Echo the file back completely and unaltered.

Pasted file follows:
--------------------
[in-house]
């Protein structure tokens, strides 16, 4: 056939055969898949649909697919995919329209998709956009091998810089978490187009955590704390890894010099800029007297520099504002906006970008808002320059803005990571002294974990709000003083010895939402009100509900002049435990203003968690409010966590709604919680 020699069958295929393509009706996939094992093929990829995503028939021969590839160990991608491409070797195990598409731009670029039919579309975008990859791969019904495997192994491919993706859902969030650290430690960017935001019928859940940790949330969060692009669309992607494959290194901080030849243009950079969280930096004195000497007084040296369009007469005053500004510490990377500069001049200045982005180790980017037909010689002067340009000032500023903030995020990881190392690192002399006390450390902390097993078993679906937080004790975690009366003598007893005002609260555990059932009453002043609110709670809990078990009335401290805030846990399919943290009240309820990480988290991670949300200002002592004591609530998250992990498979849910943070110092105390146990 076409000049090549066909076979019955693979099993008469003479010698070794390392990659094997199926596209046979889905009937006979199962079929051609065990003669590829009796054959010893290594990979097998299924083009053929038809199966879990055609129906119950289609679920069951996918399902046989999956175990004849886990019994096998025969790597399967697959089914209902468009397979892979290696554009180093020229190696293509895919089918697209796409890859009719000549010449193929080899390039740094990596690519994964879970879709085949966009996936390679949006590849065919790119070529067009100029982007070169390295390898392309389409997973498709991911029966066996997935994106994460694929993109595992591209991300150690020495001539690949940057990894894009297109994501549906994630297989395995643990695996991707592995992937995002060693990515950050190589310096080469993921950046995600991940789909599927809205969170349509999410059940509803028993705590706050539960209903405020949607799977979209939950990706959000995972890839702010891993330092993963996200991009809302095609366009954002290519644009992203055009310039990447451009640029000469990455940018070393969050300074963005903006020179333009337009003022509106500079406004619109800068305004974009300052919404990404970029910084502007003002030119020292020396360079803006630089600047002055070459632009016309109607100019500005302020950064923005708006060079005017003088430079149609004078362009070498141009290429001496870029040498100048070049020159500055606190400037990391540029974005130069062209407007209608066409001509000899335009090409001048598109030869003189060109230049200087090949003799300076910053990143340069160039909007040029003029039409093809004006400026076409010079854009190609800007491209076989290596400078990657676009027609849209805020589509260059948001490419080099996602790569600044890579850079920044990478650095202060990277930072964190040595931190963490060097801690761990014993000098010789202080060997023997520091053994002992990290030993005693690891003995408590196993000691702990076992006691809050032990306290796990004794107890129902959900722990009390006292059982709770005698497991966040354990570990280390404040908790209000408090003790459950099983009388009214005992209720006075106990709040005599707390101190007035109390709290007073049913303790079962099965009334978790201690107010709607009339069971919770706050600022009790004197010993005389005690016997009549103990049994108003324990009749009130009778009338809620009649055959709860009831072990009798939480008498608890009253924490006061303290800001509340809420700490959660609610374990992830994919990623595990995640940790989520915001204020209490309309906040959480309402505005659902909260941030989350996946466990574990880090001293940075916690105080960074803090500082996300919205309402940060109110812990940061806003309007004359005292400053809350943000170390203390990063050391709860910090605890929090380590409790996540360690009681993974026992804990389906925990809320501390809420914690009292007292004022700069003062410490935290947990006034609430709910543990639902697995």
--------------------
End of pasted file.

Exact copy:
[in-house]
């Protein structure tokens, strides 16, 4: 056939055969898949649909697919995919329209998709956009091998810089978490187009955590704390890894010099800029007297520099504002906006970008808002320059803005990571002294974990709000003083010895939402009100509900002049435990203003968690409010966590709604919680 020699069958295929393509009706996939094992093929990829995503028939021969590839160990991608491409070797195990598409731009670029039919579309975008990859791969019904495997192994491919993706859902969030650290430690960017935001019928859940940790949330969060692009669309992607494959290194901080030849243009950079969280930096004195000497007084040296369009007469005053500004510490990377500069001049200045982005180790980017037909010689002067340009000032500023903030995020990881190392690192002399006390450390902390097993078993679906937080004790975690009366003598007893005002609260555990059932009453002043609110709670809990078990009335401290805030846990399919943290009240309820990480988290991670949300200002002592004591609530998250992990498979849910943070110092105390146990 076409000049090549066909076979019955693979099993008469003479010698070794390392990659094997199926596209046979889905009937006979199962079929051609065990003669590829009796054959010893290594990979097998299924083009053929038809199966879990055609129906119950289609679920069951996918399902046989999956175990004849886990019994096998025969790597399967697959089914209902468009397979892979290696554009180093020229190696293509895919089918697209796409890859009719000549010449193929080899390039740094990596690519994964879970879709085949966009996936390679949006590849065919790119070529067009100029982007070169390295390898392309389409997973498709991911029966066996997935994106994460694929993109595992591209991300150690020495001539690949940057990894894009297109994501549906994630297989395995643990695996991707592995992937995002060693990515950050190589310096080469993921950046995600991940789909599927809205969170349509999410059940509803028993705590706050539960209903405020949607799977979209939950990706959000995972890839702010891993330092993963996200991009809302095609366009954002290519644009992203055009310039990447451009640029000469990455940018070393969050300074963005903006020179333009337009003022509106500079406004619109800068305004974009300052919404990404970029910084502007003002030119020292020396360079803006630089600047002055070459632009016309109607100019500005302020950064923005708006060079005017003088430079149609004078362009070498141009290429001496870029040498100048070049020159500055606190400037990391540029974005130069062209407007209608066409001509000899335009090409001048598109030869003189060109230049200087090949003799300076910053990143340069160039909007040029003029039409093809004006400026076409010079854009190609800007491209076989290596400078990657676009027609849209805020589509260059948001490419080099996602790569600044890579850079920044990478650095202060990277930072964190040595931190963490060097801690761990014993000098010789202080060997023997520091053994002992990290030993005693690891003995408590196993000691702990076992006691809050032990306290796990004794107890129902959900722990009390006292059982709770005698497991966040354990570990280390404040908790209000408090003790459950099983009388009214005992209720006075106990709040005599707390101190007035109390709290007073049913303790079962099965009334978790201690107010709607009339069971919770706050600022009790004197010993005389005690016997009549103990049994108003324990009749009130009778009338809620009649055959709860009831072990009798939480008498608890009253924490006061303290800001509340809420700490959660609610374990992830994919990623595990995640940790989520915001204020209490309309906040959480309402505005659902909260941030989350996946466990574990880090001293940075916690105080960074803090500082996300919205309402940060109110812990940061806003309007004359005292400053809350943000170390203390990063050391709860910090605890929090380590409790996540360690009681993974026992804990389906925990809320501390809420914690009292007292004022700069003062410490935290947990006034609430709910543990639902697995």